AJ Bombers, the Milwaukee hamburger joint of the moment, carefully curated its arrival in Madison and its location announcement via social media. That social media presence is part and parcel with the whole AJ Bombers experience, says co-owner Joe Sorge.
AJ Bombers opened in Milwaukee in 2009, built a following through such social media interactions, ended up on Food Wars on the Travel Channel and is now set to open its second location in the old Crave space at Henry and Gorham this fall.
Why Madtown and not a second spot in MKE? Madison and Milwaukee are "so similar," says Sorge, in a phone interview. There's a high volume of college students, and both AJ Bombers locations are near event and entertainment districts. "And Madison customers are already traveling to Milwaukee and saying 'Please come to Madison.'"
AJ Bombers is nothing if not responsive to customer feedback. Sorge even replies to Yelp complaints (not always, but sometimes). Madison is a natural fit for a social-media-driven restaurant, says Sorge.
What does that mean? One, no traditional advertising. Secondly, customers tell the restaurant what they want to see on the menu, via Facebook or Twitter or the restaurant's own "The Burger Whisperer" site -- and they can haz. The Madison location already has its own Twitter account, @AJBombersMSN, as well as a Facebook page.
Sorge owns AJ Bombers with his wife Angie Sorge and David Marcus, and owns several other high-profile Milwaukee restaurants, including Smoke Shack and Water Buffalo.
He thinks there is a place for AJ Bomber's among Madison burger classics, from the Plaza to Dotty's. "It's a good fit. The burger culture is there." And what differentiates AJ Bomber's is not just the burger, but restaurant atmosphere and customer interactions.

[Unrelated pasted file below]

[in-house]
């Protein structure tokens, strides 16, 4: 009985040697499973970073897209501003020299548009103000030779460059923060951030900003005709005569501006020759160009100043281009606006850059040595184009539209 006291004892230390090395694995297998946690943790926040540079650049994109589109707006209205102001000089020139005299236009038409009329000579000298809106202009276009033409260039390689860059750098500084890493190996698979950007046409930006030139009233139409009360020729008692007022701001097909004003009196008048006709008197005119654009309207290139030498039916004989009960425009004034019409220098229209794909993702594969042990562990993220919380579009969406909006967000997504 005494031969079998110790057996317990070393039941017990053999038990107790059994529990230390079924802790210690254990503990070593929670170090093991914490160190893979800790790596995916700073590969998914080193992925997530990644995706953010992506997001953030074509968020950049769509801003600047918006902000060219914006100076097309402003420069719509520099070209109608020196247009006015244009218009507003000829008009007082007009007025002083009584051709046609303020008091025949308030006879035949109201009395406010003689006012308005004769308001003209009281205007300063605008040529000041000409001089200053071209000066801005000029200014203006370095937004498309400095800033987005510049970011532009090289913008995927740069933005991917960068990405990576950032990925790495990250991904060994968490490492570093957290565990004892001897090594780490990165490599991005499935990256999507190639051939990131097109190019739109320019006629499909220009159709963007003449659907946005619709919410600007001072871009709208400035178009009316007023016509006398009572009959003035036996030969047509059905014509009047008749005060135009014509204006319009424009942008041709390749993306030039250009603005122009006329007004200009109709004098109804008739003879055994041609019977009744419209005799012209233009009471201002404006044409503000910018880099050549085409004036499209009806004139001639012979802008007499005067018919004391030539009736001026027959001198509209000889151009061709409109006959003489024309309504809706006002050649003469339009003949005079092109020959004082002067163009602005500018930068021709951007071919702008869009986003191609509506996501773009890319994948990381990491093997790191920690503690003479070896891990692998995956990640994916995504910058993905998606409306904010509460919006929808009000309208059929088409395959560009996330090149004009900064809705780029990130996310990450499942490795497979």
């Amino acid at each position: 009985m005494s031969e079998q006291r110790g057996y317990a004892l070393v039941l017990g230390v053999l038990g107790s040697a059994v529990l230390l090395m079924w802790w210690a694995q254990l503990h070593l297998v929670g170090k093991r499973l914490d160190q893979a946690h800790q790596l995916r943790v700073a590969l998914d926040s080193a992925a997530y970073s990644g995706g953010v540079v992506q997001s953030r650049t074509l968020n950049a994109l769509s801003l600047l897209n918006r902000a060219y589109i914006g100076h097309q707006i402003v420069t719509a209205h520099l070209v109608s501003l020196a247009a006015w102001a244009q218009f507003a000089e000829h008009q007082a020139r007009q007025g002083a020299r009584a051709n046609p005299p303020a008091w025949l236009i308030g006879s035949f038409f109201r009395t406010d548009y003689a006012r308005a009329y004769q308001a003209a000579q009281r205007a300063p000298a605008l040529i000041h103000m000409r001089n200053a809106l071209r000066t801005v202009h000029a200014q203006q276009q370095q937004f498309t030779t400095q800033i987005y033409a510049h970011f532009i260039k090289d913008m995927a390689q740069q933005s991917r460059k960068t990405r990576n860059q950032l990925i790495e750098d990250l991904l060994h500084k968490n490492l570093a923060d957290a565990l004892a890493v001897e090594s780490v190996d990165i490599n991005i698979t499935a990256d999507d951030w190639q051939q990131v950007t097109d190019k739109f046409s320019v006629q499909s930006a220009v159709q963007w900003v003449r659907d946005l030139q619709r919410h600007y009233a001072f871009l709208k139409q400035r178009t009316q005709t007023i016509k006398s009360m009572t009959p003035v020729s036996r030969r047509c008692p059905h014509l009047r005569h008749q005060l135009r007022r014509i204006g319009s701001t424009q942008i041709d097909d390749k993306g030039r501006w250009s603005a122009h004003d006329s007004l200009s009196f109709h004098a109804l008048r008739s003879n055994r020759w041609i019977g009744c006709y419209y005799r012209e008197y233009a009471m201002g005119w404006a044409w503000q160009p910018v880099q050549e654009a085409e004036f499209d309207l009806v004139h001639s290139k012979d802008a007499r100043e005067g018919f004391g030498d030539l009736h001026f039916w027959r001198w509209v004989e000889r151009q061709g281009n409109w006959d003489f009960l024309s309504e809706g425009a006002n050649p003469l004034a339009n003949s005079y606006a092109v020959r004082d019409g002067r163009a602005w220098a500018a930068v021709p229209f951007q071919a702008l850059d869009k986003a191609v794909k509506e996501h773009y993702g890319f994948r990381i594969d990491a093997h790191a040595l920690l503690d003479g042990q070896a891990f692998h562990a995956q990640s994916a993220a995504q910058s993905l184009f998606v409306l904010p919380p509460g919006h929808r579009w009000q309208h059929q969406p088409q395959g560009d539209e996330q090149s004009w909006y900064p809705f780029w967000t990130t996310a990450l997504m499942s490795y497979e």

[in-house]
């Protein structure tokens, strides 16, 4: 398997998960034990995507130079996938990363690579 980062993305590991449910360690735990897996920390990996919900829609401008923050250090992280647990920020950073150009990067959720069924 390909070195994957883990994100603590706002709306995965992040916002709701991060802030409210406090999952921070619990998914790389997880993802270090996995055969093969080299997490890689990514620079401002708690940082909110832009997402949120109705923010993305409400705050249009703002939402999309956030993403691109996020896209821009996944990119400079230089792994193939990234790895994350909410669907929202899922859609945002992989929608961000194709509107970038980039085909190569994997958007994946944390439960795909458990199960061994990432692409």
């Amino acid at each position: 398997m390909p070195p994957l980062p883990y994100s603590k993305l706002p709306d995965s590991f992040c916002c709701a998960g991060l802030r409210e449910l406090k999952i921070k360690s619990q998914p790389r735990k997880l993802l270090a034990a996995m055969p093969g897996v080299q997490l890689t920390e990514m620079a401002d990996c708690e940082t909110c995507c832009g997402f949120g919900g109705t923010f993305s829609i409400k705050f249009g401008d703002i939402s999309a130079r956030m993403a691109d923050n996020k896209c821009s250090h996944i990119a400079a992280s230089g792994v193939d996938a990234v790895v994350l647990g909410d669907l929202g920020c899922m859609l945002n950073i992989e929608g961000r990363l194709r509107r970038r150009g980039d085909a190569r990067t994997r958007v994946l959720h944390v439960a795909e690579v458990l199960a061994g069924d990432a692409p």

The menu is focused almost solely on burgers, but includes a stuffed mushroom burger, a black bean burger and a veggie burger for non meat-eaters, as well as a chicken sandwich, hot dog, grilled cheese, and an option for an organic grass-fed beef patty. It's also known for its special "Burger of the moment." Peanuts in the shell delivered via a rocket ship, are the snack of the moment; shells go on the floor.
Milwaukee restaurants opening branches in Madison have not fared well of late. George Webb, the hamburger diner, had an outpost on East Washington Avenue near Union Corners for a few years in the late '90s. (George Webb does manage to maintain 36 locations in the eastern half of the state.)
Another Milwaukee cheap eats favorite, Real Chili, opened a storefront on State Street in 2005 that lasted for a couple years. The sub chain Cousins also originates in Milwaukee, and has 10 Madison-area stores. The cross-pollination is meager the other direction as well: Rocky Rococo pizza has numerous stores in Milwaukee; Brocach Irish pub has one.
Other new restaurants up before the Alcohol License Review Committee in June were The Rigby, headed for the old Casbah spot on E. Main Street; Noodle Express, at the East Madison Shopping Center, and Dumpling Haus, at Hilldale.